Shipwrecked: How Modern Insurance Killed The 19th Century Sailor

Shipwrecks in the mid-19th century were a common occurrence, in part due to attractive insurance policies.

In general, being a seaman was a pretty rough job. Long hours, hard work, high likelihood of expiration—that sort of thing. But the popularity of commercial insurance, of all things, made seafaring unusually deadly in 19th century Britain.

What had happened was this: commercial insurance came around. Owners of ships who had insured their vessels realized that they might earn more money if the ship sank than if the ship made it to its destination. Especially if the ship was old and shoddy. So what they did was stuff the ship with a lot more freight than it could safely hold and send it off. If the ship made it, the owners made more money because they fit more freight on it. If the ship sank, they were reimbursed a tidy sum for a cranky old ship that wouldn’t have made it much longer anyways. It was a win-win for the shippers. Not so much for the sailors and insurance brokers.

In laymen’s terms, this scenario is called an unintended consequence. In philosophy and economics, it’s called a moral hazard. A moral hazard is when a person is given an incentive to act recklessly because that person doesn’t bear responsibility for his actions. Because shippers had no (financial or physical) skin in the game, they gladly sent sailors off to less than uncertain futures for the sake of profit.

Countrywide was infamous for its unscrupulous lending practices. But it takes two to tango.

We have a modern analogue, unfortunately. Remember the financial crisis? Mortgage originators sold a lot of risky mortgages to people who probably shouldn’t have been able to get a mortgage. (Wall Street came in and bundled those mortgage into complex securities that they traded on the open market.) If the mortgages tanked, the risk of defaulting lay with the borrower, not the originator. But originators and brokers made a lot of money if people took out more mortgages. So mortgage originators went absolutely wacko for a number of years and tried to sell really bad mortgages to some really gullible people because originators wouldn’t be on the hook if those people defaulted.

But this is not a perfect analogy. In the run-up to the financial crisis, mortgage originators and brokers weren’t forcing people to buy mortgages. They were pushing unhealthy mortgages on people, and misled people about the attractiveness of certain mortgages with “adjustable rates.” Ultimately, however, borrowers also did some pretty reckless things on their own, like take out a second mortgage they couldn’t afford or use their house as another line of credit. Both lenders and borrowers deserve blame. It takes two to tango.

Samuel Plimsoll was a thinking man.

Lo and behold, the 1871 Merchant Shipping Act actually forced contracted sailors to complete voyages under penalty of imprisonment and fines. It was common practice for sailors to sign contracts with a shipper or else they might not get paid; once the contract was signed, the sailors’ hands were tied. Essentially, shippers got to decide whether they were going to play chicken with the crew’s life, and the law forced sailors to play along.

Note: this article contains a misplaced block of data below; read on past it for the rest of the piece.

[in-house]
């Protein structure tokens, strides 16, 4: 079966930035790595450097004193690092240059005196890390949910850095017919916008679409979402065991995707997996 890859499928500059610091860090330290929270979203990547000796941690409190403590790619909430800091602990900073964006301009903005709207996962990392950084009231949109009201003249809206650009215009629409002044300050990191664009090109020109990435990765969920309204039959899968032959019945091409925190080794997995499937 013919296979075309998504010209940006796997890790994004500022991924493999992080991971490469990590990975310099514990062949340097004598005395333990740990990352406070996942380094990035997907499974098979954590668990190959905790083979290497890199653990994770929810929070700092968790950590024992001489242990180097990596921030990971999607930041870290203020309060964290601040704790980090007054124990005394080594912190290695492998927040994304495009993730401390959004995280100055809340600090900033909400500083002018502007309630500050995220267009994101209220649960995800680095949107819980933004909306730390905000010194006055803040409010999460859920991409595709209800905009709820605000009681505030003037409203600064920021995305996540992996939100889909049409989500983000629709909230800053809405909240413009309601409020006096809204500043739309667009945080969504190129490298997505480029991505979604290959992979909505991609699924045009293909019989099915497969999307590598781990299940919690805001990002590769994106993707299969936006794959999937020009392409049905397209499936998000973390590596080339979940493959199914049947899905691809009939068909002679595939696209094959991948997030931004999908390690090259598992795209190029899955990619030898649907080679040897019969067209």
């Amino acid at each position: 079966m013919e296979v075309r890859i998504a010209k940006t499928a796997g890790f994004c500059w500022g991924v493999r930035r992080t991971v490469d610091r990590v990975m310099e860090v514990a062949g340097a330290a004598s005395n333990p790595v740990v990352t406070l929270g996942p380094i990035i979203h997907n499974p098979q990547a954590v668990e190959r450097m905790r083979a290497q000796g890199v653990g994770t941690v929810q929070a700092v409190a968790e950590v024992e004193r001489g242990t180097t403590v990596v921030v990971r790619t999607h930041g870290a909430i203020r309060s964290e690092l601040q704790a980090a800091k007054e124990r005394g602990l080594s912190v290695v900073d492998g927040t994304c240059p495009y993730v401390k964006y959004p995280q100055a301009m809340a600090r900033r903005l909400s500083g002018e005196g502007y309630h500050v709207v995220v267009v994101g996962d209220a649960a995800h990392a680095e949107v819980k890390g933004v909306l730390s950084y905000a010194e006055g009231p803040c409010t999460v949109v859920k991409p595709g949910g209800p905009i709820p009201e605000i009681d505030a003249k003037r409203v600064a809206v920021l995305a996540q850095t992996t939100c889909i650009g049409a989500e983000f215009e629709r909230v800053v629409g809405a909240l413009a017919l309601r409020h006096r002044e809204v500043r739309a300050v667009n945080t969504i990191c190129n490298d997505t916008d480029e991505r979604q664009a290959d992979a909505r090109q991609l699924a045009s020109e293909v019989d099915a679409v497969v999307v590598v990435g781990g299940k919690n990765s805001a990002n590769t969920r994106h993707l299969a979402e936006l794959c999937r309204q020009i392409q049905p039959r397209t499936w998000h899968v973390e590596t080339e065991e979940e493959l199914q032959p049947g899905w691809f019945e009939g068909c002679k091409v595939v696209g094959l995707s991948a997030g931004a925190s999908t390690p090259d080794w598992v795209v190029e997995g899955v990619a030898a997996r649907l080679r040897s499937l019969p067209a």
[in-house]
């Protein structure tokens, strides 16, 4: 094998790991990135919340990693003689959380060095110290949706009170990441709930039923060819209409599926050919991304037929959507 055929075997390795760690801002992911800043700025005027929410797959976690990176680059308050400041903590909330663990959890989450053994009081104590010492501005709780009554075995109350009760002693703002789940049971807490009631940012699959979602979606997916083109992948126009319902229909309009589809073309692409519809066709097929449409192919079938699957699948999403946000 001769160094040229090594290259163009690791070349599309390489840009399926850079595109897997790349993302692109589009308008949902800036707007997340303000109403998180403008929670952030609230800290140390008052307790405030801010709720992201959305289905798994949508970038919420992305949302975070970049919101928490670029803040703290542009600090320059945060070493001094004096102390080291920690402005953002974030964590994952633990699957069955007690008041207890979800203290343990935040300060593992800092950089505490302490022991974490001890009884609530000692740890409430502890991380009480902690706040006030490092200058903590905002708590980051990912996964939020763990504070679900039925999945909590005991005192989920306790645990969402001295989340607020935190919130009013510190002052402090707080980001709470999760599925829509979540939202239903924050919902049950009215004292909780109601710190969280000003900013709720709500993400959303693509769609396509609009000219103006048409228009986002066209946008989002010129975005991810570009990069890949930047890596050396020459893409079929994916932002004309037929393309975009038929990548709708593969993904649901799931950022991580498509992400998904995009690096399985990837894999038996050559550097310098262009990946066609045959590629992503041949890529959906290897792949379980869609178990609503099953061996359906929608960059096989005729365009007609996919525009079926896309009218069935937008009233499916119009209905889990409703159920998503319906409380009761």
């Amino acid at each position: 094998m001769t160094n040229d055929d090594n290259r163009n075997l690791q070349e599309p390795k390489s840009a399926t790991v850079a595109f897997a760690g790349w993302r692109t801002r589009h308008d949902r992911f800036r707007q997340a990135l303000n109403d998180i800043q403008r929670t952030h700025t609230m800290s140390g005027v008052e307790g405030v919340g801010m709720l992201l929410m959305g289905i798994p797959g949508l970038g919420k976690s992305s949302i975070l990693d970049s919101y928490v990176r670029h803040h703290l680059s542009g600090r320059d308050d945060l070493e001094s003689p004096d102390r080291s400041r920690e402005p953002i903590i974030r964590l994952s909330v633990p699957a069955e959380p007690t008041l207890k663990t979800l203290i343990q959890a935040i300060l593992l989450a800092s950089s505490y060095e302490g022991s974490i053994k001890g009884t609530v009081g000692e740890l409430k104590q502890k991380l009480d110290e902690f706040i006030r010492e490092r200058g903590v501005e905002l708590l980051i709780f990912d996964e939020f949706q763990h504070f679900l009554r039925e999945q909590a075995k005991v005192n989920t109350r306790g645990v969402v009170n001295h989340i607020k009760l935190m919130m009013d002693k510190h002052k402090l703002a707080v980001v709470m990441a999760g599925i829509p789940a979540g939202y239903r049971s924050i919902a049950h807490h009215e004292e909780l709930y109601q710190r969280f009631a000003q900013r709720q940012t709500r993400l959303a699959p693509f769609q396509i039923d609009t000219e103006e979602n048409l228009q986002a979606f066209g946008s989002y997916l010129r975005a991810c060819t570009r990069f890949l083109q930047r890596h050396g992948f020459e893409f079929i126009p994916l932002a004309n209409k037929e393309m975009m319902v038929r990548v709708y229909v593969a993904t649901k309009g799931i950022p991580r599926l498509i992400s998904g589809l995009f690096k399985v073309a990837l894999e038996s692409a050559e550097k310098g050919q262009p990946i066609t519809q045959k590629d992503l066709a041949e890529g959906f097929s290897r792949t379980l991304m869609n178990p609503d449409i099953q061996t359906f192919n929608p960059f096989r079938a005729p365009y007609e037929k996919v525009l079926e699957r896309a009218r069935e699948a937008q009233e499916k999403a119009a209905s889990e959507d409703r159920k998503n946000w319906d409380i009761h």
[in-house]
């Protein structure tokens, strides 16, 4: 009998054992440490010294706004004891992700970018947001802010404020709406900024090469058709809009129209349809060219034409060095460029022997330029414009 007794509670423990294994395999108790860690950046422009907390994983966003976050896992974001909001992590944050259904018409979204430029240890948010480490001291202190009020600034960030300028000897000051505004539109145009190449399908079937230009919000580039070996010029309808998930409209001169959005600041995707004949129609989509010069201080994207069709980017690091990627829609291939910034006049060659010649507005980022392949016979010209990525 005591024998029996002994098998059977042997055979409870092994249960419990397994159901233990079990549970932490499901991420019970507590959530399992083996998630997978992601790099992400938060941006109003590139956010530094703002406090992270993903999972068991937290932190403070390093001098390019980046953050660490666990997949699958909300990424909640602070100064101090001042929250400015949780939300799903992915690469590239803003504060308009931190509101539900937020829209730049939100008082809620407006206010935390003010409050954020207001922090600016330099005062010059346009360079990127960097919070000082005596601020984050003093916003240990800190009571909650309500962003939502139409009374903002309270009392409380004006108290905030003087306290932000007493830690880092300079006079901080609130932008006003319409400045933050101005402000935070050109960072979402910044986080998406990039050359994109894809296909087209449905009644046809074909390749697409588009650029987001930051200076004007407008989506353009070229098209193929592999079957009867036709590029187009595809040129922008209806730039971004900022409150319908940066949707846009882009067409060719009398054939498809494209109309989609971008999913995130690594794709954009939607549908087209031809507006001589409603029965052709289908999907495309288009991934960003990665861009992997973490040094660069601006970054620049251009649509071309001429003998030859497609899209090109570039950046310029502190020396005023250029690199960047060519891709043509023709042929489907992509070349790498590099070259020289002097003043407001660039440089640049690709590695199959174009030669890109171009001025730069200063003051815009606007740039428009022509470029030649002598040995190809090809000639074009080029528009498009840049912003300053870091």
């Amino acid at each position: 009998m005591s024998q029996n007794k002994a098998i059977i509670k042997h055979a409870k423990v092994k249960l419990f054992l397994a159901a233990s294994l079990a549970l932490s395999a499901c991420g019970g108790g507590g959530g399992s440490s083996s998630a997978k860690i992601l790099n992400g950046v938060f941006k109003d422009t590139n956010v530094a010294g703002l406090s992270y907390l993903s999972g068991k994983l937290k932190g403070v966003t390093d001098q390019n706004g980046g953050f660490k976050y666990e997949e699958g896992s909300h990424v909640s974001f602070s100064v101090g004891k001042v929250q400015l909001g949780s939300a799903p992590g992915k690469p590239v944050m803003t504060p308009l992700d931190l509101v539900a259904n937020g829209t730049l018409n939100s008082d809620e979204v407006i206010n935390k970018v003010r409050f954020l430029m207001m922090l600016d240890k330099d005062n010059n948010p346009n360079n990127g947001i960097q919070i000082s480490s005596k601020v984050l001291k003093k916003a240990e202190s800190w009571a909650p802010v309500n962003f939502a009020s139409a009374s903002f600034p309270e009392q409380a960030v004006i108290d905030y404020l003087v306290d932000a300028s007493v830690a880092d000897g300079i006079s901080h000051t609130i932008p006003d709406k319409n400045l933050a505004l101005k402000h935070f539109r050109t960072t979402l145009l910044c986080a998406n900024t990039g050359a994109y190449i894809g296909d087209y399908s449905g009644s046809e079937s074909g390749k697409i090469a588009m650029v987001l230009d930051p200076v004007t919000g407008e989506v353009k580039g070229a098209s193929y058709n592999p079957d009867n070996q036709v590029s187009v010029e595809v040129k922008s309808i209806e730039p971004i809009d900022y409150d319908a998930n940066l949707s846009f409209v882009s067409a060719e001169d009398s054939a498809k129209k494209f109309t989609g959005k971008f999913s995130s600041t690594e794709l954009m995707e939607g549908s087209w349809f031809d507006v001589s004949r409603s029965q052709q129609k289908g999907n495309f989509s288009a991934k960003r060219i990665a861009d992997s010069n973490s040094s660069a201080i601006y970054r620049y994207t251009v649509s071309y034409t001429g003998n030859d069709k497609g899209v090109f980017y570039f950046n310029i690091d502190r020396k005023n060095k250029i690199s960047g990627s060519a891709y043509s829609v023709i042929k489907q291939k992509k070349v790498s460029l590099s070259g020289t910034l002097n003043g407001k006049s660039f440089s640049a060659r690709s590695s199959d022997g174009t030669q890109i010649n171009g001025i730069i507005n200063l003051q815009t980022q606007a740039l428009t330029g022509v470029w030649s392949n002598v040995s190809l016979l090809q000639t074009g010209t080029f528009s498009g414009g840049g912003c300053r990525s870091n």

In walked a guy named Samuel Plimsoll. Plimsoll was a thinking man, and eventually got elected as an MP in 1868. Plimsoll decided to do something about the moral hazard that was giving shippers an incentive to be immoral louses. Plimsoll designed a marking on the ship’s hull that would let inspectors know if the ship was overloaded: if the water went above the mark, the ship was too far underwater, which meant that it was too heavy.

After the Plimsoll line, it was easy for insurance inspectors to see whether ships were being overloaded. Insurance companies decided that ships without the Plimsoll line, or ones in which the Plimsoll line was underwater, weren’t worth insuring. Shippers caught wise and stopped overloading ships, because it simply didn’t pay to be risky anymore.

The Plimsoll line, a circle bisected by a straight line.

What will happen with the debris of the financial crisis and the mortgage market? The Dodd-Frank bill was passed in 2010. Stricter lending standards now exist so that only those borrowers likely to repay their loans will be given a mortgage in the first place.

But it’s tough to say that this piece of regulation will put an end to moral hazards in the financial sector. The “efficient” benefits of the modern financial system—easy accessibility of cash, digital handling of money, the interconnectedness of global markets—all come with an Achilles heel: they help us feel more removed from money than ever before. This distance from the source of our livelihood is a considerable problem. In order to keep moral hazards from laying waste to economies around the world, we need to find a way to protect efficiency while imbuing transactions with a sense of proprietary responsibility.

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